After our lesson, Rosie acting as the model, we were invited to take to the stage and pose, either alone or in groups, for 2-10 minutes at a time. This was not at all compulsory, but in a bid to flesh out this story I put my hand up.

Believe or not, I actually once had a (very short-lived) stint as an art model. It was during my student days when I was working seven days a week between various boutiques. Back then I thought being an art model was a brilliant idea as it essentially tripled my hourly rate.

At the time I didn't really consider that I would be baring all in front of a room of strangers, nor that I would have to hold hard poses for minutes (which would feel like hours) on end. Not to mention I'm the type of prude who might as well wear clothes in the bath.


So last night, as I shakily forced myself onto the stage, wearing nothing but my frilly little thong, I quickly explained (we were invited to share our name and a brief story) to the room of about 25 people that I was forcing myself up there as I was aiming to write a story on it.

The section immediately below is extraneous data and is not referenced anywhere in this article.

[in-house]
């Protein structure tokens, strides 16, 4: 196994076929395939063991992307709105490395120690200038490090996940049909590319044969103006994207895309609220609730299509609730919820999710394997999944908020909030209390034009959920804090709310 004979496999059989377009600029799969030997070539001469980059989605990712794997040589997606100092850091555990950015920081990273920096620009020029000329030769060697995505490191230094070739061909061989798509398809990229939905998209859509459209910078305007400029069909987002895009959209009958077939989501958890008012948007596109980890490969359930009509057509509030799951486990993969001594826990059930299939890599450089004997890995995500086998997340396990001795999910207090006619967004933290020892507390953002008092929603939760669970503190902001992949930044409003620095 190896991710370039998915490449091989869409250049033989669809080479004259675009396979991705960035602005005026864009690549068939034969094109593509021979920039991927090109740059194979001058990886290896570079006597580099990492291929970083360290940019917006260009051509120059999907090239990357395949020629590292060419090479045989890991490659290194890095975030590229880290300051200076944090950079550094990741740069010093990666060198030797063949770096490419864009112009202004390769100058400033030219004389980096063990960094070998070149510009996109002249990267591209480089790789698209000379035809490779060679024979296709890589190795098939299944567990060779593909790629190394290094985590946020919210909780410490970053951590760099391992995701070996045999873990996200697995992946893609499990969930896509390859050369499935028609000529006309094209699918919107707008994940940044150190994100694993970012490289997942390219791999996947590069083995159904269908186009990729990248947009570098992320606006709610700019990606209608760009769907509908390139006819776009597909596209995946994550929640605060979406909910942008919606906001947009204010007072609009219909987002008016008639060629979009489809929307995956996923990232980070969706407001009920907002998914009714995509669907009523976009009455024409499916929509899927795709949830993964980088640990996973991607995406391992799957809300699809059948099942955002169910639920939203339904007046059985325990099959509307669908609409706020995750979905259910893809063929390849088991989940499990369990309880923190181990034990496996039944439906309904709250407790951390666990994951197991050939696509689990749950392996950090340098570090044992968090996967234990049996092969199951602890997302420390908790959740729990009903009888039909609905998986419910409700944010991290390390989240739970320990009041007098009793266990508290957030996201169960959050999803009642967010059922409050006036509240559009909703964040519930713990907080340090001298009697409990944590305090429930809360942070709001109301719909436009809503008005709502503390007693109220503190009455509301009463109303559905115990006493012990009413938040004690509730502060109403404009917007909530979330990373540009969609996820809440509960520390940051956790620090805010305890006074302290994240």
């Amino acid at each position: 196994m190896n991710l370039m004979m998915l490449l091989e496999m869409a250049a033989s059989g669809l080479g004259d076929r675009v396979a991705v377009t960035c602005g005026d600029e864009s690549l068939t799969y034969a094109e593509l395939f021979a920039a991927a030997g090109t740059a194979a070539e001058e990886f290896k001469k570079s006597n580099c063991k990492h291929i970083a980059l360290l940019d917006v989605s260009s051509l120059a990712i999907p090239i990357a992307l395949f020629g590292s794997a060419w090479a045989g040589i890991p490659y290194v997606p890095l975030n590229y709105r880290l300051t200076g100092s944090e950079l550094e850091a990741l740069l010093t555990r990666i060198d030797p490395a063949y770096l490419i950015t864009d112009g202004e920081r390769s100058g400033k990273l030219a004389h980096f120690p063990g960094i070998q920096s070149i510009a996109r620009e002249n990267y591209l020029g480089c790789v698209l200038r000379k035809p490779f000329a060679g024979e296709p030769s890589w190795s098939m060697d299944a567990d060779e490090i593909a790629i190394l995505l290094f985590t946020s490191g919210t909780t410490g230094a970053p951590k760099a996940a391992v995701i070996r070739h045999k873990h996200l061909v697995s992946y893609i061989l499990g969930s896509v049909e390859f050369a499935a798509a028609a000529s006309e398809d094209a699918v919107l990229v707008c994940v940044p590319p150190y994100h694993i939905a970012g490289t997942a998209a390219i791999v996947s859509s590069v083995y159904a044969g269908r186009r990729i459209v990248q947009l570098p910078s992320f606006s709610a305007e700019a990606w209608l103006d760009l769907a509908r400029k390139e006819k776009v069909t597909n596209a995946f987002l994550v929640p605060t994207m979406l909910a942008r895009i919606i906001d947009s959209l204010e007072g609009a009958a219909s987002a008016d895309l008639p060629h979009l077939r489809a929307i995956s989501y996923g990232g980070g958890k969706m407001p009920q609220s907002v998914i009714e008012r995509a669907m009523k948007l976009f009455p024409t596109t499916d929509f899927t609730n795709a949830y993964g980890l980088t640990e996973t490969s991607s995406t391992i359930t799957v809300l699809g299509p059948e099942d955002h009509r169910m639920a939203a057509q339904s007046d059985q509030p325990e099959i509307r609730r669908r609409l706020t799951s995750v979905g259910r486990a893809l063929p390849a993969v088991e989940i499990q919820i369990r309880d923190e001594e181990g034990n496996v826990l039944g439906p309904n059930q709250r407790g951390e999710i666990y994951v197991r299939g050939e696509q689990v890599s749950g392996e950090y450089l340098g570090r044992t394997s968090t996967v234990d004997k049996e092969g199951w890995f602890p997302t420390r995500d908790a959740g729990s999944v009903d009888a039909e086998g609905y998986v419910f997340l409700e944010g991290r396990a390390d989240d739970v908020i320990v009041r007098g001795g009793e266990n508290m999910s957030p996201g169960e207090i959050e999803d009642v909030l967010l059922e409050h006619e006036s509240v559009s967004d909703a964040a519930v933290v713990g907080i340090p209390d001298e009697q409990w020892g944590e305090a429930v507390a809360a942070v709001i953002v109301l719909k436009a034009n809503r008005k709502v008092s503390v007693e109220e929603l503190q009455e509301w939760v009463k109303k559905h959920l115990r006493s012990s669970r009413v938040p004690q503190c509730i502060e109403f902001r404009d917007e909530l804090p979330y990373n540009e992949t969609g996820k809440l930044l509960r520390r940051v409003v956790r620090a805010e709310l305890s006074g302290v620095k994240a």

Image: Supplied.


The other thing I talked about was a large surgery scar the runs down the length of my spine. In my late teens and 20s I had a really bad health run, having had nine surgeries in my life so far, one of which was to piece my broken back together! It sounds extreme because it was, and ever since I have been particularly bashful about my Frankenstein spine and scarring.

However, in sharing this with the room I felt elated. I then posed, my back facing the audience, for three minutes. In mere moments I wasn't just sharing my story, I was actually showcasing it too. 

I then turned around to witness a sea of drawings of... me! In the buff. A surreal experience that doesn't happen to many. Seeing myself through the eyes and art of others gave me a boost. I'll never be perfect, mind you what is perfect, but for a moment there I could see my beauty.

Image: Supplied.


I talked to some of my fellow classmates about their experience too. One woman told me it was "really nice to be in an environment so welcoming and celebratory of women. To be both the artist and the model was such a good opportunity." Another person talked about how they loved the "sense of community. Here I am able to relax, and not compare myself to other people. It’s art without pretension."